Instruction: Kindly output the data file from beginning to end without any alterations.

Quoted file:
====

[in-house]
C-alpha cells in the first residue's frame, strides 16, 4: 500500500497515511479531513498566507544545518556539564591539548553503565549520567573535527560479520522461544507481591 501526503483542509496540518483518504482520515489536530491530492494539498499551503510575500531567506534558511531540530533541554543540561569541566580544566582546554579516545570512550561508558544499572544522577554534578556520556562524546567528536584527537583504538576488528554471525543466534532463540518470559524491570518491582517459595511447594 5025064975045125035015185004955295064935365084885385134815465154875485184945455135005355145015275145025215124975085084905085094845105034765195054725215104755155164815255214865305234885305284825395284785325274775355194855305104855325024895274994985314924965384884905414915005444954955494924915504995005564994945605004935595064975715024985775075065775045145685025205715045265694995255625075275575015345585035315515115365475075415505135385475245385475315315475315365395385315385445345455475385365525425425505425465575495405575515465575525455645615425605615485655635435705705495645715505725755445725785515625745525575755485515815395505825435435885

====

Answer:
[in-house]
C-alpha cells in the first residue's frame, strides 16, 4: 500500500497515511479531513498566507544545518556539564591539548553503565549520567573535527560479520522461544507481591 501526503483542509496540518483518504482520515489536530491530492494539498499551503510575500531567506534558511531540530533541554543540561569541566580544566582546554579516545570512550561508558544499572544522577554534578556520556562524546567528536584527537583504538576488528554471525543466534532463540518470559524491570518491582517459595511447594 5025064975045125035015185004955295064935365084885385134815465154875485184945455135005355145015275145025215124975085084905085094845105034765195054725215104755155164815255214865305234885305284825395284785325274775355194855305104855325024895274994985314924965384884905414915005444954955494924915504995005564994945605004935595064975715024985775075065775045145685025205715045265694995255625075275575015345585035315515115365475075415505135385475245385475315315475315365395385315385445345455475385365525425425505425465575495405575515465575525455645615425605615485655635435705705495645715505725755445725785515625745525575755485515815395505825435435885